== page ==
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18

I don't think there is any rule, but the normal pattern tends to be that when we have a common pair of words, the word with fewer syllables goes first. For example, we say aunt & uncle, men & women, sons & daughters, and ladies & gentlemen. For boys and girls or girls and boys it doesn't matter as both words only have one syllable. It ...


17

You can write "my aunt and uncle" or "my uncle and aunt" and the meaning is exactly the same. However, according to Google Books the trend is definitely towards "aunt and uncle"


8

The DuoLingo translation is grammatically correct and faithful to the literal meaning of the Spanish text, but it doesn't use the most usual collocation in English to describe the relatives. Rather than "My uncle and my aunt", it would be better to say "My uncle and aunt", or (most idiomatic of all), "My aunt and uncle" -- even though the last version ...


6

The last version listed is correct: "Amazing Spider-Man 2, The" adding the 2 at the end is confusing and non-intuitive while omitting it entirely does not resolve conflicts between sequels. Additionally, adding the number before the comma still keeps sequels ordered intuitively and is also easier to read. The only reason people move 'the' to the end of ...


3

"My aunt and uncle" is more common in English. In fact I've noticed that most "couple" relationships put the female first: aunt and uncle, mum and dad, mother and father, grandma and grandad, etc. Husband and wife is the only exception I can think of offhand - and that's slightly different because it's describing their relationship to each other, not the ...


2

The meaning of the sentence differs depending where you put a lot. A lot can refer to the measure of your enjoyment in playing with your dog, or to the amount of play that you enjoy. 1) I like to play a lot with my dog. This means that you like lots of play with your dog, since a lot modifies the verb play. 2) *I like a lot to play with my dog. ...


2

It depends on what you're trying to say. In learn English better, better is an adverb that modifies learn -- it means you'll improve your learning process. In learn better English, better is an adjective that modifies English -- it means that you will learn a more proper version of English. For instance, In England, public school English or King's English ...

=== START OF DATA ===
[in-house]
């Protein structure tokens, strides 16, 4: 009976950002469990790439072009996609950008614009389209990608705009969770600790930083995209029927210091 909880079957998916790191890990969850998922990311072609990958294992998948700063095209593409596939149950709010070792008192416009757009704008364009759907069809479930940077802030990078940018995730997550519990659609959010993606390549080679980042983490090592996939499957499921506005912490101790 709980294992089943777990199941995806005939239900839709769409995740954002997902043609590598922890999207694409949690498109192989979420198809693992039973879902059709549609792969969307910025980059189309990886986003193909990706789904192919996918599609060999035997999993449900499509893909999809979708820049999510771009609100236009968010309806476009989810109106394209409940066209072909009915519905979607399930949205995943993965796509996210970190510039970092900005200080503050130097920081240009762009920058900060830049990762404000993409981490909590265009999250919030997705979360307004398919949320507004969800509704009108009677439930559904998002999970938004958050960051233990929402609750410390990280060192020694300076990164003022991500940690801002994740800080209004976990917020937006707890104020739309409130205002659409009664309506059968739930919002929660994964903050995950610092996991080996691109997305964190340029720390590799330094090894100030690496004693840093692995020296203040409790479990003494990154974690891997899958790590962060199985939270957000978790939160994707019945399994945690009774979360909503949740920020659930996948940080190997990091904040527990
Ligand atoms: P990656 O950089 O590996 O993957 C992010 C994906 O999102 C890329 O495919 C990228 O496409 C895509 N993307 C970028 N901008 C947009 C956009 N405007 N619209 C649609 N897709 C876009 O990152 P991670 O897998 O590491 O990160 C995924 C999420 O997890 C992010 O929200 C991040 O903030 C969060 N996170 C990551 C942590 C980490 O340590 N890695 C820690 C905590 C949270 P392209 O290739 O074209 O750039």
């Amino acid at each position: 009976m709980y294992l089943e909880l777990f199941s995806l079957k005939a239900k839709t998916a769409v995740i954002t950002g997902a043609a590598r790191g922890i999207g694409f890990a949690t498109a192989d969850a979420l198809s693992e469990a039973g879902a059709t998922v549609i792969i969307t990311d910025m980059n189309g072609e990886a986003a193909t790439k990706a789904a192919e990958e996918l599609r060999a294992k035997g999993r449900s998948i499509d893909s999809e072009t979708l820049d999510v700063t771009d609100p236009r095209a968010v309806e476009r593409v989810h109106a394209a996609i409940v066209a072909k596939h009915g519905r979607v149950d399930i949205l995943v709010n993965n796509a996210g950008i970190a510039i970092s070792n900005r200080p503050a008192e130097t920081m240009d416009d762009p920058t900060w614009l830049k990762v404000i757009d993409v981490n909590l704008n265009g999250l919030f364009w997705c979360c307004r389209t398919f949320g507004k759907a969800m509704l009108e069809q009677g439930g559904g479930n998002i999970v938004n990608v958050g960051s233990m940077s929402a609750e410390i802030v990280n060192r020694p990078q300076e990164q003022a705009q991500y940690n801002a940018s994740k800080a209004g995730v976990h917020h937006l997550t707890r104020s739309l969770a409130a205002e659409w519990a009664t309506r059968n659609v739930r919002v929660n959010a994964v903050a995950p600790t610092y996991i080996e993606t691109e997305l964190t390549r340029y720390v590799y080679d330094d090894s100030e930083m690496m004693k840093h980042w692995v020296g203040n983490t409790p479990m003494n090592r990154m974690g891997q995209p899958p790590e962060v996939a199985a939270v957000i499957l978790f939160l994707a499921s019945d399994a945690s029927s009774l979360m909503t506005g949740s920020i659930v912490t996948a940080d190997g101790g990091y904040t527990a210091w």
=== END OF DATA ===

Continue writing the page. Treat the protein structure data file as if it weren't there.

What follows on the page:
1

Would you not open the door? I wonder if you would mind not opening the door? I want you to not open the door. You can also add please. ;-) And you can use I would like instead of I want. These are a bit more polite: Would you please not open the door? I wonder if you would mind not opening the door, please? I would prefer that you not open the door, ...


1

Ask him what becomes of the dogs. He claims to have rehabilitated them on the show. But after the show ends, he leaves them in the hands of their ignorant owners.


1

I don't think the sentence is excessively long, but you could reduce the ambiguity by moving one of its elements to the front: After the show ends, ask him what becomes of the dogs he claims to have rehabilitated on the show and he leaves them again in the hands of their ignorant owners. You could also simplify the "leaves them in the hands" part: After ...


1

"Customer technical support" is a common term that means "technical support for customers." This distinguishes it from internal technical support for the business. "Technical customer support" is a far less common term, which makes me have to think for a second about its meaning. I doubt that I'm going to take the time to think it over as you answer the ...


1

“I'm no more hungry” I would only use this construction in something like “I'm no more hungry than I was yesterday”. I would never use it to mean "I am not hungry" or "I am no longer hungry" “I'm no longer hungry” This means I was hungry but now I am not hungry It is the usual way of saying this. “I'm hungry no more.” This too means "I was hungry ...



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